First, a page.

Quicke's Goat Cheddar
Quicke's has specialized in cheddar for generations, but when they introduced goat's milk into the equation, it changed the game. Though Quicke's farm is the home to plenty of cows, but not a goat in sight, they were able to source rich goat's milk from a nearby farmer. Just like their other cheddar, the goat's milk was treated with equal love - cut, pressed, and drained by hand. Bound in cloth, the cheese matures to perfection after six months. During that time, it develops toasted almond and whipped butter, while still maintaining a sweetness that is the quintessential goat flavor. The sweet and nutty notes of this unusual cheddar make it pear cider's peculiar friend.
Just the Facts
Pinot NoirLighter bodied and delicate. Old World style generally offers more funk, New World more fruit.
Old World Pinot: Flavors of fresh cherries and raspberry balanced by a barnyard funk and high minerality. Sometimes has floral aromas, reminiscent of rose petal.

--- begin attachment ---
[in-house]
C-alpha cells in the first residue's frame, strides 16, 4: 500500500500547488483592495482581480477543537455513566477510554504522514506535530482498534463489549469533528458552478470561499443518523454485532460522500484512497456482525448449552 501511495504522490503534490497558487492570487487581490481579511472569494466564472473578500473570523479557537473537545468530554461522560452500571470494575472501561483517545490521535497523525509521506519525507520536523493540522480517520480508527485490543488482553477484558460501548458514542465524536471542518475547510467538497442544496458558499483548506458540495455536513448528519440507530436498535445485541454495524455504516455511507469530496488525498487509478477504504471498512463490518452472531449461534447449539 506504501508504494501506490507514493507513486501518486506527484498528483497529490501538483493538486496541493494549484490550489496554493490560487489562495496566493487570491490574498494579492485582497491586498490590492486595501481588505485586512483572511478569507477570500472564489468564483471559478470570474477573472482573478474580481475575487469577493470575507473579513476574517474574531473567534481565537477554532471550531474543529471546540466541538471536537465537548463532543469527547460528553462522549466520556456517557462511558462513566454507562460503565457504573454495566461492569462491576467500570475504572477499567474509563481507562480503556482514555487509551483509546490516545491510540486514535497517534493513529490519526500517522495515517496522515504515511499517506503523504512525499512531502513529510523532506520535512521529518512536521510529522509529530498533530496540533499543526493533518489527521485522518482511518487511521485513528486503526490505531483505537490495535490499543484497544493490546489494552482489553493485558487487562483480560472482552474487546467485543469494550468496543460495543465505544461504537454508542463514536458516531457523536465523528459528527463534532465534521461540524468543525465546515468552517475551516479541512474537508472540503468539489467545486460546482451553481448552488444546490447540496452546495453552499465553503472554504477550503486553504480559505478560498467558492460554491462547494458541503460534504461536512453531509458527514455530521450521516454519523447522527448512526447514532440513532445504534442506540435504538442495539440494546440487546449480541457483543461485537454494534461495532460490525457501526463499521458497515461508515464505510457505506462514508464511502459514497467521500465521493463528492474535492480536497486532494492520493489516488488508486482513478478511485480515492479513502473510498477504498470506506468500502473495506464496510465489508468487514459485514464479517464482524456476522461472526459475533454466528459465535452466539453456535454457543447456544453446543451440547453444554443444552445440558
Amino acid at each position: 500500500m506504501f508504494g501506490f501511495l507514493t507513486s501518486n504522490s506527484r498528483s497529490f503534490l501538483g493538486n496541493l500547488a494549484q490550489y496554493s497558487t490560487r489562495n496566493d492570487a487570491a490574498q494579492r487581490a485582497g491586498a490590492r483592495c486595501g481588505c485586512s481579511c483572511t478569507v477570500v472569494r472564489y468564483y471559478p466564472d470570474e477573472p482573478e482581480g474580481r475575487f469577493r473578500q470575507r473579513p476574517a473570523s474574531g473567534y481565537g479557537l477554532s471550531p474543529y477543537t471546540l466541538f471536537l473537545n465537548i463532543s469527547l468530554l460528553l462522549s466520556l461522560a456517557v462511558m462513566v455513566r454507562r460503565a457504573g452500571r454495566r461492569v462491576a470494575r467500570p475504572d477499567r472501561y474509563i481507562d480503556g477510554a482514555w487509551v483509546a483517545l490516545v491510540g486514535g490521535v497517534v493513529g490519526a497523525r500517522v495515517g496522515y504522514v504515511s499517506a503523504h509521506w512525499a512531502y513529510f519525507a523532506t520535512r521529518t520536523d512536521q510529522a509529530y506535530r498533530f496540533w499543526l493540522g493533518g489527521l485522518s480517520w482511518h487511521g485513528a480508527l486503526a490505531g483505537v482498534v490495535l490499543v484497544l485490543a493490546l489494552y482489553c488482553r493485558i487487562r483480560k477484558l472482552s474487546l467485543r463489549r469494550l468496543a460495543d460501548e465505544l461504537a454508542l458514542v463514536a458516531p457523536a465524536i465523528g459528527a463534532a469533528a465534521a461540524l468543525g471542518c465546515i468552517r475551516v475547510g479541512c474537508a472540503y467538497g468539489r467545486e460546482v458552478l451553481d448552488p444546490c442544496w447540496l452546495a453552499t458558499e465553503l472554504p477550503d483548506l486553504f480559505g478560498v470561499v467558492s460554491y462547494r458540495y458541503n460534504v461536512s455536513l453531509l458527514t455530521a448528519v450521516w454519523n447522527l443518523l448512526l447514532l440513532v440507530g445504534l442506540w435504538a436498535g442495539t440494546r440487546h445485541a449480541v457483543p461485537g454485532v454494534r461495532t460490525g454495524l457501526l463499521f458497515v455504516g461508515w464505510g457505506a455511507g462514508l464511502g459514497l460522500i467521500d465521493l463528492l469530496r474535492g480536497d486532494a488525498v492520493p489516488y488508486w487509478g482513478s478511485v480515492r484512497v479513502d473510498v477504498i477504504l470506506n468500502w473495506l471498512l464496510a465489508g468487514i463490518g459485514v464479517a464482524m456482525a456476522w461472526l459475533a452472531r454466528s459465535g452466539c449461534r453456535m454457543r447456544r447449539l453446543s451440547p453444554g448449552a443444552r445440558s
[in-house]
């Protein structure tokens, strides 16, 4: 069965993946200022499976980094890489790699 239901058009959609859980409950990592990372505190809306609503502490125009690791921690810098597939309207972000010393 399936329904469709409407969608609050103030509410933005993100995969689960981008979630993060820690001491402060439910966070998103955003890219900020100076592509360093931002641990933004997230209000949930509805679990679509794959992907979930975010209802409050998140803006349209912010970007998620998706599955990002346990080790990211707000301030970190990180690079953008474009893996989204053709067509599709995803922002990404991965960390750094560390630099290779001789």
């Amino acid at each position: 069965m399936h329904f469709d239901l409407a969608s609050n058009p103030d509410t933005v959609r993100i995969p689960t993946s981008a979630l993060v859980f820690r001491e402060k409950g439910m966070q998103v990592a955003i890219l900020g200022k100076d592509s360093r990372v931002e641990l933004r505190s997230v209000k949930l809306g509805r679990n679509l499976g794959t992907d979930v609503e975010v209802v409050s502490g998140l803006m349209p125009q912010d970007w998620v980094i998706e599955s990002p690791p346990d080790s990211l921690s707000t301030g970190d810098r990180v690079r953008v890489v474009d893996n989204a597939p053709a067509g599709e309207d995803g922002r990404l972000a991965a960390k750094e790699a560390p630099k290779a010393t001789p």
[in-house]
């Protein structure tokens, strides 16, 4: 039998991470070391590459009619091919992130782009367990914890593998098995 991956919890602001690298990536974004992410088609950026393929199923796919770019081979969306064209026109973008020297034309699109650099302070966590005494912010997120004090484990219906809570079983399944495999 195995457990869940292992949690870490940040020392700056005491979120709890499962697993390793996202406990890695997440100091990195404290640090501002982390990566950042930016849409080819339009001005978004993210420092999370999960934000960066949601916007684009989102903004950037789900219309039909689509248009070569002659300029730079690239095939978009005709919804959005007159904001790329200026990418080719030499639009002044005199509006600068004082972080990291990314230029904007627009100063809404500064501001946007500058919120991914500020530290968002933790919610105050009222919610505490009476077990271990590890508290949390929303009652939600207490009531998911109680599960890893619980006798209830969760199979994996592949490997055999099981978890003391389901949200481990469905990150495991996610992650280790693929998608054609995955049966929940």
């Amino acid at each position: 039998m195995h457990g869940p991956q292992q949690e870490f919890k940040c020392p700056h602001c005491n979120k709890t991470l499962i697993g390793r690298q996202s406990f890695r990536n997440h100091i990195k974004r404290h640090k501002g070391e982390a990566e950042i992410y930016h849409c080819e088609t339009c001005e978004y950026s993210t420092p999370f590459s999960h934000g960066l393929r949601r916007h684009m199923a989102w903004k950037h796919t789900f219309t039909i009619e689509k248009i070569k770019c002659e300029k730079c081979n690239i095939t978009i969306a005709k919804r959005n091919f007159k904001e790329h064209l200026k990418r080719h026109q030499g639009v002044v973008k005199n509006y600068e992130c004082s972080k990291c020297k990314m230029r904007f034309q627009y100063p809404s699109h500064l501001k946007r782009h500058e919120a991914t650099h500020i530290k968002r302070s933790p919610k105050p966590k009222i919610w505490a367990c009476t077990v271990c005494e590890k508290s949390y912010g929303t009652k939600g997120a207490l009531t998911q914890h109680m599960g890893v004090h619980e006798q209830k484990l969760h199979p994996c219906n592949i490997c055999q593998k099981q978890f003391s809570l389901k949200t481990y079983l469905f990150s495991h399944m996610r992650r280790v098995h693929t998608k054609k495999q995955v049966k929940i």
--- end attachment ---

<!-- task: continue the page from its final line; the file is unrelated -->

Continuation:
Pair with: Almost anything! Works with funky Frenchies Epoisses and Langres, or mild natural rinds like Tomme de Savoie.
Porters and StoutsPorter, Stout, Imperial Stout
Welcome to the dark side of beer. Porters and Stouts are born of heavily roasted malted barley, which colors the beer and develops toasty flavors recalling chocolate, coffee, and chicory. Looks can be deceiving, though: dark doesn’t always mean strong. Porters and stouts can be incredibly light in body, or big boozy affairs that pour like syrup.
Pair with: A mild, creamy blue like Cambozola Black.
Sauvignon BlancTypically bright and lemony, with clean citrus flavors. Can also have grassy and vegetal aromas (think green bell pepper).
Producer Spotlight: Quicke’s Farm
Tom Chatfield grew up on seventy acres in southwest England, the son of a first-generation sheep farmer who drove trucks at night to fund his pasture. Tom loved the land, but he did his best to avoid, as he puts it, “learning to drive tractors and pull lambs out of sheep.” His father grew up …